Investigators work at the scene of the assassination of former Japanese Prime Minister Shinzo Abe, in Nara, Japan. (Reuters photo)

TOKYO: Japanese police said on Wednesday they found what they believe were multiple bullet holes on a building near the site of the former prime minister The Assassination of Shinzo Abe last week in western Japan, apparently since the first shot was fired from a suspect’s powerful homemade pistol that narrowly missed Abe.
Abe, the country’s longest-serving prime minister who remained influential even after stepping down two years ago for health reasons, was shot dead during a campaign speech near a crowded train station in Nara on Friday.
A bullet from a second shot, fired seconds after the first from behind Abe, fatally struck him as he turned, apparently in reaction to the initial explosive sound.
The suspect, Tetsuya Yamagami, 41, was arrested at the scene on Friday. He can be held for police investigation for up to three weeks before prosecutors decide whether to formally charge him with murder.
On Wednesday, police found several of what they believe to be bullet marks in the wall of a building about 90 meters (yards) from the scene of the slaying. Police said they believe bullets, or bullet fragments, from the first shot hit the wall after they narrowly missed Abe and pierced a parked election vehicle nearby. The bullet marks on the wall and in the vehicle match, police said, suggesting they were fired from the same weapon.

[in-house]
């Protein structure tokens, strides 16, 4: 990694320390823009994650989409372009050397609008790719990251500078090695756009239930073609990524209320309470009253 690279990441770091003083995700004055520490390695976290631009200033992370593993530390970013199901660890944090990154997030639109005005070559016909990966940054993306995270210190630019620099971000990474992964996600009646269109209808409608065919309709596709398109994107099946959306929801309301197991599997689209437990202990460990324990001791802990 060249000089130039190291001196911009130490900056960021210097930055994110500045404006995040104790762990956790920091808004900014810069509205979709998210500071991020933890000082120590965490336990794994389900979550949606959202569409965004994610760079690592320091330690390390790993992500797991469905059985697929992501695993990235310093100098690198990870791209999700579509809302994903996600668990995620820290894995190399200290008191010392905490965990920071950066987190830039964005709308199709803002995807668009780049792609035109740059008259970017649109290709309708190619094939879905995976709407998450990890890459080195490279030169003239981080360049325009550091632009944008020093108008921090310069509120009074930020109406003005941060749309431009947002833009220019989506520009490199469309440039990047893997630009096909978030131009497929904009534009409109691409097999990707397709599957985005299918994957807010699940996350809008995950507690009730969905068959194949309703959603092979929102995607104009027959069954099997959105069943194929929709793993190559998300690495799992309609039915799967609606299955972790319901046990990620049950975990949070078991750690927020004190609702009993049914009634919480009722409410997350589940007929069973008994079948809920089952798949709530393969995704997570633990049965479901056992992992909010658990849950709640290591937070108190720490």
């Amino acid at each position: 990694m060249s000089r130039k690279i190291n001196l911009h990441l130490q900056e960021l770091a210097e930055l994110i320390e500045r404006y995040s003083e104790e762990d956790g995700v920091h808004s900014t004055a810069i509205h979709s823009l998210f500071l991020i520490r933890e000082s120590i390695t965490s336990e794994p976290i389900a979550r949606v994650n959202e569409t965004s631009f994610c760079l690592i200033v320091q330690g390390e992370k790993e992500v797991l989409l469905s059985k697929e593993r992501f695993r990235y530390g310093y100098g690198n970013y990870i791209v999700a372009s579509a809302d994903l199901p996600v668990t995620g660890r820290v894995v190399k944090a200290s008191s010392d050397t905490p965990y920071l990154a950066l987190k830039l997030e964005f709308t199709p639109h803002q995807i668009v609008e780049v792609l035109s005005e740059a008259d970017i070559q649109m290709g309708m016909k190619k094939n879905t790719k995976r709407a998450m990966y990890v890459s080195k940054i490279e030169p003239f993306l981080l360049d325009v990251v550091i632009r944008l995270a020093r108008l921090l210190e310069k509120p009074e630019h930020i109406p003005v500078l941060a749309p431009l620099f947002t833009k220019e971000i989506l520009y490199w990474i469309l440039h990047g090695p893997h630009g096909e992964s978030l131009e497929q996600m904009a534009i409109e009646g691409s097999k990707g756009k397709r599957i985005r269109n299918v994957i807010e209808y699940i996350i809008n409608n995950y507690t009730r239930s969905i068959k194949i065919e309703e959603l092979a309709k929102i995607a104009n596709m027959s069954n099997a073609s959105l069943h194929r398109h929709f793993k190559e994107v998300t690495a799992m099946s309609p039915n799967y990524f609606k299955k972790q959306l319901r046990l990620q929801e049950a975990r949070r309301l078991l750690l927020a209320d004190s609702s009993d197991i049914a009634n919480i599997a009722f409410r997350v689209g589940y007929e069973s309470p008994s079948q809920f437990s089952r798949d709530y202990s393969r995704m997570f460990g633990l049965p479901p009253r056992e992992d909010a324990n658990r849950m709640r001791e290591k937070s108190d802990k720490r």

Police confiscated the homemade weapon the suspect used to kill Abe upon his arrest. The 40-centimeter (16-inch) double-barreled gun made of two iron pipes was designed to fire multiple bullets per shot, police said. Police also confiscated several other similar weapons from the suspect’s apartment.
Japanese police and media have suggested the alleged killer decided to kill Abe after seeing reports of his ties to the Unification Church. The suspect was reportedly upset because his mother’s massive donations to the church had bankrupted the family.
The Abe’s assassination shed light on his and his ruling party’s ties to the Unification Church, known for its conservative, anti-communist stances and mass marriages.
Tomihiro Tanaka, head of the Japanese branch of the South Korean church, confirmed on Monday that Yamagami’s mother was a member. Tanaka said Abe was not a member but may have spoken to church-affiliated groups.
This week, police inspected a building linked to the Nara church after the suspect told investigators he tested a homemade pistol the day before the assassination to determine its potency. They found several holes in the wall of an unrelated office next door, which the suspect might have believed to be part of the church, police said.
Abe’s Assassination rocked Japan, one of the safest countries in the world with some of the strictest gun laws. Police acknowledged possible lapses in Abe’s custody and announced plans to set up a task force to review security procedures.
Hundreds of people, some in formal dark suits, filled the sidewalks outside Zojoji Temple in downtown Tokyo to bid farewell to Abe, whose nationalist views drove the ruling party’s conservative policies.


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